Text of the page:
In a skillet over medium-low heat, melt the 1 T butter. When hot, add the diced shallots and reduce heat to low after 2 minutes. Continue cooking slowly over low heat for about 45 minutes, or until very soft and brown. Meanwhile, preheat your oven to 425. Scrub and peel the potatoes, then shred them in a food processor or with a box grater. You should have about 4-5 cups. Place into a dishtowel or cheese cloth and wring out over your sink. This is best done in smaller batches, to maximize the moisture expulsion. Mix the shredded potatoes with melted butter and press into your greased pans so that you have an even wall of potatoes up the sides and on the bottom of your nests. Bake at 425 for 30-35 minutes or until brown.

Reduce the oven temperature to 375. When the shallots are good and caramelized, place them in a bowl with the cream cheese, red pepper flakes, pepper, milk, and Gruyere.  Mix thoroughly. Spoon a tablespoon of the mixture onto the baked nests and smoosh down to flatten (for the larger ramekin I used about 1/2 c). Crack an egg into each nest (2-3 for the ramekin), spoon about a teaspoon of cream onto each one, and bake for 15-20 minutes, or until the eggs are set (ie, they don’t jiggle when you shake the pan). Cool for 5 minutes, run a knife around the edge of each one, and then lift carefully onto plates. Sprinkle with more pepper and the chives, then serve immediately.

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Lemon Gorgonzola Risotto

(This post is for Corin, who has discovered the joys of risotto and will (hopefully) love the choice of ingredients!)

Far be it from me to rub it in the rest of the country’s face that California’s generous weather system has graced us with summer a couple of months early, but I’ll go ahead and do it anyway: 80 degrees, baby.

Such brilliant gusts of warm, freshly-cut grass breezes brought me to lemons and lemons brought me to Deb and Deb brought me to risotto. Add in the leftover gorgonzola from a little wine and cheese party last night and the world just made sense again.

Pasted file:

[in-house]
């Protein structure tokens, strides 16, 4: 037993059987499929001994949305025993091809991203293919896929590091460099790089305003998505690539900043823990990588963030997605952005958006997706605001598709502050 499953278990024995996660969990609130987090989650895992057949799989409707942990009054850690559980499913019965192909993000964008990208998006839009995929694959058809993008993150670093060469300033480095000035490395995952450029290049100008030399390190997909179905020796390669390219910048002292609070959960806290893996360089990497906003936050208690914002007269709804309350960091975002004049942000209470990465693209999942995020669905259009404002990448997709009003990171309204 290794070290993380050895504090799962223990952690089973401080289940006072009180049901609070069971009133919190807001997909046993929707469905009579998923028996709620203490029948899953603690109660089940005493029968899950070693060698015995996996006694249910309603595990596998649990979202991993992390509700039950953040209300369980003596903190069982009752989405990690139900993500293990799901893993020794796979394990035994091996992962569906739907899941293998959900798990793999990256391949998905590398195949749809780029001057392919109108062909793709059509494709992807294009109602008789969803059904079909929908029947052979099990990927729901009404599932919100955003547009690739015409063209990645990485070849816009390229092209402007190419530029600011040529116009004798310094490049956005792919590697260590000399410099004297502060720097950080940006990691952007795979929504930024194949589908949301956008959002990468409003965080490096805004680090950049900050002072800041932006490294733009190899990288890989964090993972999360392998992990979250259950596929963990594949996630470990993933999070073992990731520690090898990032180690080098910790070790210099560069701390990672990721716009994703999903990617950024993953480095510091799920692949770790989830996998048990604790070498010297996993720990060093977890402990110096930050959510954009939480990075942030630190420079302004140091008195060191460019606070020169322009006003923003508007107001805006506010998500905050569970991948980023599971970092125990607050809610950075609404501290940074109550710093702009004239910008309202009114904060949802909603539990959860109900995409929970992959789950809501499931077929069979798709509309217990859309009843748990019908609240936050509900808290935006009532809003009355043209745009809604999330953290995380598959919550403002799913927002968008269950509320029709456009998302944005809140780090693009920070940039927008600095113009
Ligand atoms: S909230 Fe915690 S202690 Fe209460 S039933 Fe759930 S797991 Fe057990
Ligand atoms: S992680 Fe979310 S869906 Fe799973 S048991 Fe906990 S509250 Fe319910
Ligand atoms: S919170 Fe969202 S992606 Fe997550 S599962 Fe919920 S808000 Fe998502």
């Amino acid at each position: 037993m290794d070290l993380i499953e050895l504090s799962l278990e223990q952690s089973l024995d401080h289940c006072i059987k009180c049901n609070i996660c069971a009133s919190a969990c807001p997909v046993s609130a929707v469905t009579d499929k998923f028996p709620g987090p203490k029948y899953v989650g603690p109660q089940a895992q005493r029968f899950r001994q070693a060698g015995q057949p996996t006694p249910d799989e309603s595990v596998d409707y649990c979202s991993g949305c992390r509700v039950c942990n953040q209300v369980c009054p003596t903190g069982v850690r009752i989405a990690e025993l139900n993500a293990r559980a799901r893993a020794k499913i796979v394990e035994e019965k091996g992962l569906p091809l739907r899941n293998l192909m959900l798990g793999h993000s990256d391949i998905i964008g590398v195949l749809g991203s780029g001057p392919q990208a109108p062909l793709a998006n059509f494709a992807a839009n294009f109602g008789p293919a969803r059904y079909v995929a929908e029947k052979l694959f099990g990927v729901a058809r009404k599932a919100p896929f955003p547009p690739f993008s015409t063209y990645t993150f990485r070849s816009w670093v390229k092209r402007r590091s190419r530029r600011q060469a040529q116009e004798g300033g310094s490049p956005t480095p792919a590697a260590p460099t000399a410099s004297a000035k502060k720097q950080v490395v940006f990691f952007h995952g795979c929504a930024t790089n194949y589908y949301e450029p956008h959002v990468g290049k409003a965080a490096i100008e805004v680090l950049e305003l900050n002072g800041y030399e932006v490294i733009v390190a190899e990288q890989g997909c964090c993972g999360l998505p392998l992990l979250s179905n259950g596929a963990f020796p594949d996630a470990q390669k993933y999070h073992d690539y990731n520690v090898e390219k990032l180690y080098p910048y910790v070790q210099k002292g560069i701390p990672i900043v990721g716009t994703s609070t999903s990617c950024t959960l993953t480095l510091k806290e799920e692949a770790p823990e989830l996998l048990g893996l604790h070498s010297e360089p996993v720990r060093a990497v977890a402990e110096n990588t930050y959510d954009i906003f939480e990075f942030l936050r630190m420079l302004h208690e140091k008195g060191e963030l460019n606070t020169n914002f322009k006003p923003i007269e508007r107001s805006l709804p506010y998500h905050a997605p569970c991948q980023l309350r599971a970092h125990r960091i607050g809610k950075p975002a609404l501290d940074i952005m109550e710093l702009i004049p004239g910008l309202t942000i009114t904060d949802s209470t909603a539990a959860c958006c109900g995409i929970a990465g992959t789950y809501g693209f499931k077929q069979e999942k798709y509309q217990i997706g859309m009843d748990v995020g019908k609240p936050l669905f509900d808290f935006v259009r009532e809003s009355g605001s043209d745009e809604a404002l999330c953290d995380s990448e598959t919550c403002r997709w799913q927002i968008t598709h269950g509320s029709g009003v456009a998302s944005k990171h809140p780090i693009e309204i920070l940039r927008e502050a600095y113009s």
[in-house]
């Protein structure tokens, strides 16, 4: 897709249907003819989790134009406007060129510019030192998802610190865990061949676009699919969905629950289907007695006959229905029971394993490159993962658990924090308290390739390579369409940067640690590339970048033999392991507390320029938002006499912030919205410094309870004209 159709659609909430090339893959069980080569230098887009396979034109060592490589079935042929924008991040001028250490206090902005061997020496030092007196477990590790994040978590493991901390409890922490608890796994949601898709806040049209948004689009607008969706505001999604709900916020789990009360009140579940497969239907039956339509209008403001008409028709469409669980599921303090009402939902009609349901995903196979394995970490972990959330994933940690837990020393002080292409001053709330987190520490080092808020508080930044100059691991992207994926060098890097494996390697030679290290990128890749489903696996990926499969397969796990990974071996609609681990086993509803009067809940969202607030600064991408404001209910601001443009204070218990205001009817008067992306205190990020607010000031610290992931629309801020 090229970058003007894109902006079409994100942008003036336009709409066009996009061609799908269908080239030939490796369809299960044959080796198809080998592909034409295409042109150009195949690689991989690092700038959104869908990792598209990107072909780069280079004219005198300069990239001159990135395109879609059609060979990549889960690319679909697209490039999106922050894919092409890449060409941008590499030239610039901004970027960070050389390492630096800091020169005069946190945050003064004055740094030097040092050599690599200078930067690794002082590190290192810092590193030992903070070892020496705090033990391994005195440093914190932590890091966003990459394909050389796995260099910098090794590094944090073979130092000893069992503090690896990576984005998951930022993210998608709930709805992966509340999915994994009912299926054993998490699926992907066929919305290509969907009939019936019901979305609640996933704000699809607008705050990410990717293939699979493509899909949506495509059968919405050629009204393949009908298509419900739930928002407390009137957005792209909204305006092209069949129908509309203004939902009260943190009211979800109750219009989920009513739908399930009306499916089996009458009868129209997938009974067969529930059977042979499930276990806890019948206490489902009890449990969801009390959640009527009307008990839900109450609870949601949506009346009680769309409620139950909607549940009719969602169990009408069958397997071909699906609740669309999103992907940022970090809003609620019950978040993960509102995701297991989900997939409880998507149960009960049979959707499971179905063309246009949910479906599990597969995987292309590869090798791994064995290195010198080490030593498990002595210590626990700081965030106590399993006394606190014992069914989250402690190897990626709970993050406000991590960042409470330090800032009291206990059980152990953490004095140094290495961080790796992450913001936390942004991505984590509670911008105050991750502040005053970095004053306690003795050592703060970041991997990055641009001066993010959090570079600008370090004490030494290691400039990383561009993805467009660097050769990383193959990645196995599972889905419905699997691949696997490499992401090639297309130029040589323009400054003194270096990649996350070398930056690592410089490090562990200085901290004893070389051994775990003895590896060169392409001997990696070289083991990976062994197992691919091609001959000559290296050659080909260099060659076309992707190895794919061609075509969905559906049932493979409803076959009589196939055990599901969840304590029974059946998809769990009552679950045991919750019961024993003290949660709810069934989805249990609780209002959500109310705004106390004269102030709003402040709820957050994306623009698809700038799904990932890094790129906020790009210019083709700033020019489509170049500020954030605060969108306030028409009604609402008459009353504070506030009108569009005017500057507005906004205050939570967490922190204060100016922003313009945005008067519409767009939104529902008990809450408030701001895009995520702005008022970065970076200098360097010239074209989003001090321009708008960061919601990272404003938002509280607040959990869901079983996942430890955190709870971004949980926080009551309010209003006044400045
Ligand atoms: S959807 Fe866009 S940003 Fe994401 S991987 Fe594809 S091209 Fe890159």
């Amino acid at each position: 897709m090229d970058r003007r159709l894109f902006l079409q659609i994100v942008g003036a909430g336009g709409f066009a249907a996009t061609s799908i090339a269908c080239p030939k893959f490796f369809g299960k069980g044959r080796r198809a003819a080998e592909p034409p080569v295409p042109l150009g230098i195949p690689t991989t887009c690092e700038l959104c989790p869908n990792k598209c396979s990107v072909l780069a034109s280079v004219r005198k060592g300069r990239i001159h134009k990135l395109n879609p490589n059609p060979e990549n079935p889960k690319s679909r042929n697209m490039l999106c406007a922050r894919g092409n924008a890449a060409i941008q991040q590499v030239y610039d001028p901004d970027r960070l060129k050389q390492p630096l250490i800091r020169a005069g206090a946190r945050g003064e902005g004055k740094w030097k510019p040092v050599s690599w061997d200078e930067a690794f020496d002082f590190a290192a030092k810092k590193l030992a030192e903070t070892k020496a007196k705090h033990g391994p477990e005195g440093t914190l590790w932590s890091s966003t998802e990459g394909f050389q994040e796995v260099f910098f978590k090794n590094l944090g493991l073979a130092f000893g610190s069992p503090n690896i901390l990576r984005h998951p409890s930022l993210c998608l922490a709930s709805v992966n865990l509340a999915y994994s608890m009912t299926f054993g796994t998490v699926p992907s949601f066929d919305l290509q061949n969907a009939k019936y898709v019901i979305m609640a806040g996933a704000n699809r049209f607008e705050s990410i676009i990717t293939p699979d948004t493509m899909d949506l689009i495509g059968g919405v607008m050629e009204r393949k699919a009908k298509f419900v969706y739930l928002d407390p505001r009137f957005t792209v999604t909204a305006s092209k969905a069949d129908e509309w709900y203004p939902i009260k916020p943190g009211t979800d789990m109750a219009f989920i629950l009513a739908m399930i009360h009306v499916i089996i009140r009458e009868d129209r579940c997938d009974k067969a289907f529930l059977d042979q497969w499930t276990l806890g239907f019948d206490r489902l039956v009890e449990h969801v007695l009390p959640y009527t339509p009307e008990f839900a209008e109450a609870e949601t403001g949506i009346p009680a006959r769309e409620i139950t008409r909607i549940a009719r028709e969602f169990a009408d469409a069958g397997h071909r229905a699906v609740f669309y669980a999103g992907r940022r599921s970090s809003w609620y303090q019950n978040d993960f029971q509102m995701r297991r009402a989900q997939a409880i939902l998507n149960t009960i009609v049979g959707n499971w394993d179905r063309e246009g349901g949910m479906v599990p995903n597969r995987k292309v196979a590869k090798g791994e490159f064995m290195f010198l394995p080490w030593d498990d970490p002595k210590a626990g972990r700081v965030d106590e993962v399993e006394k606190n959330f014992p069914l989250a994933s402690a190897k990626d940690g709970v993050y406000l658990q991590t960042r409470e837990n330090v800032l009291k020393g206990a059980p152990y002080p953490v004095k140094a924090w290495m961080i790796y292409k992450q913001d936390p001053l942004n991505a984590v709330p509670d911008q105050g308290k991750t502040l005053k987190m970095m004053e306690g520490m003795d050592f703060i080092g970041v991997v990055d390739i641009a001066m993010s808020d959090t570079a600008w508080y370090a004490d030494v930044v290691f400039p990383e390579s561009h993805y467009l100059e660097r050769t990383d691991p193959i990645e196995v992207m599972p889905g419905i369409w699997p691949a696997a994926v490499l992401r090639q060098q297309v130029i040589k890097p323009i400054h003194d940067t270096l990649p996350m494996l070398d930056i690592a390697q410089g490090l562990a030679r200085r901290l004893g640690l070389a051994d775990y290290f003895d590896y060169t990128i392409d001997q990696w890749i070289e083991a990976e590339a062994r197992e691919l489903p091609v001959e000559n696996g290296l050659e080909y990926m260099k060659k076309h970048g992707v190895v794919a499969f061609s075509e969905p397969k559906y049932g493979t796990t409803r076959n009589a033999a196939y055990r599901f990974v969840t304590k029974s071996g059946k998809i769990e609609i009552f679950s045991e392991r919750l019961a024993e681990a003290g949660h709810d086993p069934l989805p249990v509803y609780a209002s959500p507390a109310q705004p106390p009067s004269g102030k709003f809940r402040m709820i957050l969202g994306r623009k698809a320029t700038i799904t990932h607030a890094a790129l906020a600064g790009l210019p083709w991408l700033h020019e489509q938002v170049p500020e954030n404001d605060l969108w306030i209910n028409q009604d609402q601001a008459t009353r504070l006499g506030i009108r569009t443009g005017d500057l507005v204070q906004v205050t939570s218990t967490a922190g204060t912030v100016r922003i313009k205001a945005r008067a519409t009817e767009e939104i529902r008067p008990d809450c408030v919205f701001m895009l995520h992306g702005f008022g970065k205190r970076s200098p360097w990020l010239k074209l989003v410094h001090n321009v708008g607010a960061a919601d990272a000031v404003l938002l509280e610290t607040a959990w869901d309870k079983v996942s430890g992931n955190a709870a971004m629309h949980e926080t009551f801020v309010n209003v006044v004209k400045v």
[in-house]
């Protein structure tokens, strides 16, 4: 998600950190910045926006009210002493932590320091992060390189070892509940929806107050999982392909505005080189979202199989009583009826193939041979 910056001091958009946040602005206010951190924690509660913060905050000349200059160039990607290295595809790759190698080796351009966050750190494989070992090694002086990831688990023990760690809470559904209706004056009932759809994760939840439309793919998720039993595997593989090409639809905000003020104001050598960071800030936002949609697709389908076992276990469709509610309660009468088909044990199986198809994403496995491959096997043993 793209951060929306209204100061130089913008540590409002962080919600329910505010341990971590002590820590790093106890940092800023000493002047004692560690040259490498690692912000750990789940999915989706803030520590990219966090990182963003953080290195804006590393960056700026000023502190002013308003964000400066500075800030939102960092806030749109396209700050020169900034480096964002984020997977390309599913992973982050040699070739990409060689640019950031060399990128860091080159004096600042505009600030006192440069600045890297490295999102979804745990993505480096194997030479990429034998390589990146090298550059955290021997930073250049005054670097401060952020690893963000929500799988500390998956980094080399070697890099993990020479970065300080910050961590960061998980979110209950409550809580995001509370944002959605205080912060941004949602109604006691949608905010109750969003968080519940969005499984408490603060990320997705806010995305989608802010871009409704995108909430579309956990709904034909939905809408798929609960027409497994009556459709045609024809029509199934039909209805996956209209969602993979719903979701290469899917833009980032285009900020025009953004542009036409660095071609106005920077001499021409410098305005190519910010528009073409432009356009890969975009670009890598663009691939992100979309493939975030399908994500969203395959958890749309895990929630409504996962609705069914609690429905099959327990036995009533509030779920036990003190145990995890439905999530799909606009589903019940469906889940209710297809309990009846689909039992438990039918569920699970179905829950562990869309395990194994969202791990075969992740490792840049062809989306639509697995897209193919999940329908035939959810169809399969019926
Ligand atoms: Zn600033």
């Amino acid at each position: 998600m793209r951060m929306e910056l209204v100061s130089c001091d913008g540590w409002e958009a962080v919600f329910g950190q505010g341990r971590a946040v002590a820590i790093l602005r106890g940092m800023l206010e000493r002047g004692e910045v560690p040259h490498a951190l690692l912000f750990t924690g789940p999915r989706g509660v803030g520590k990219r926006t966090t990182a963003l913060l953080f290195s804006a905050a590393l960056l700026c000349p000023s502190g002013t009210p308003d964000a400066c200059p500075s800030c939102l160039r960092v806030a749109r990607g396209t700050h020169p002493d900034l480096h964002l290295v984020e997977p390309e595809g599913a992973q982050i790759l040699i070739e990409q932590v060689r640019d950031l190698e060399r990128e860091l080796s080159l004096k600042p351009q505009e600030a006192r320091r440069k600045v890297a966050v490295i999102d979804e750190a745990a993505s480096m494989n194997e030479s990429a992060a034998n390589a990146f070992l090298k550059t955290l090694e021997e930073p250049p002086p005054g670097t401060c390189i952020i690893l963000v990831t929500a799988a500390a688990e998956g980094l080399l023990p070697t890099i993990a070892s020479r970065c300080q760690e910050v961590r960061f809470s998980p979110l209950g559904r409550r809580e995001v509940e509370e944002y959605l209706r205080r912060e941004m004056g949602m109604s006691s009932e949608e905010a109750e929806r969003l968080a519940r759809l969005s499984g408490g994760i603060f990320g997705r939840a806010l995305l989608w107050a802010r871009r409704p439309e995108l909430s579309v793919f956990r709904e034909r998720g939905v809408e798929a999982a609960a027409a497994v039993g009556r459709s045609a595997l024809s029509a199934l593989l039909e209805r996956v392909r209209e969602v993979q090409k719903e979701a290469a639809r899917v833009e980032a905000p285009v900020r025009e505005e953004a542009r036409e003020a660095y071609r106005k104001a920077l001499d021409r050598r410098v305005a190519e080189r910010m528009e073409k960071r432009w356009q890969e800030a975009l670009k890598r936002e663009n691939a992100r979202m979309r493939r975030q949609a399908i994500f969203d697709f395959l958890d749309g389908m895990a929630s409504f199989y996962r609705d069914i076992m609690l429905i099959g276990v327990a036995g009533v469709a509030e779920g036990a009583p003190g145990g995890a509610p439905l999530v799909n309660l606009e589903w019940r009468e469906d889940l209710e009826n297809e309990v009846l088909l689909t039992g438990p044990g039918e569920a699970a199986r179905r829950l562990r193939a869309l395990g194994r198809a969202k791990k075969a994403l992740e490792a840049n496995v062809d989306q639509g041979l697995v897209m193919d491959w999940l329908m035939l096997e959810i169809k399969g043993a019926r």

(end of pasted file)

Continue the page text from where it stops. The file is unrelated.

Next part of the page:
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I highly recommend investing in a bottle of lemon oil, which packs so much of a punch you only have use it sparingly and don’t need to purchase frequently. It mellowed out the gorgonzola perfectly (which was very strong) and was the perfect end to a warm day.


Lemon Gorgonzola Risotto

1 T olive oil
1 T butter
1 medium yellow onion, diced fine
1/2 c short-grain or arborio rice
1/4 c white wine
2.5 c warm stock
1/2 c grated parmeggiano
1/3 c crumbed gorgonzola
1 scant t lemon oil or 1 T lemon juice
1 t lemon zest
2 T diced chives (optional)

Place a heavy-bottomed pot over medium high heat and, when hot, add the oil and butter. When the butter is melted, add in the onion and cook for 5-7 minutes, until soft. Add the rice and cook, stirring frequently, for 2-3 minutes. Add the wine and reduce for 1 minute, or until absorbed a bit. Add in 1/2 c stock and reduce the heat to med-low, so that you have a high simmer going. Stir the rice frequently as you grate the parm, crumble the gorgonzola, zest the lemon, and dice the chives. Gradually add the stock into the rice as it absorbs and bubbles, approximately every 3-5 minutes. Remember to stir frequently and add enough stock along the way, or else the bottom of the pot will burn the simmering rice. After about 20 minutes or when the rice is at desired done-ness, turn off the heat. Stir in the parm, lemon oil, zest, and gorgonzola. Plate the risotto and add a sprinkling of chives on top. I served mine over a bed of arugula and spinach, which is pretty much how I eat everything.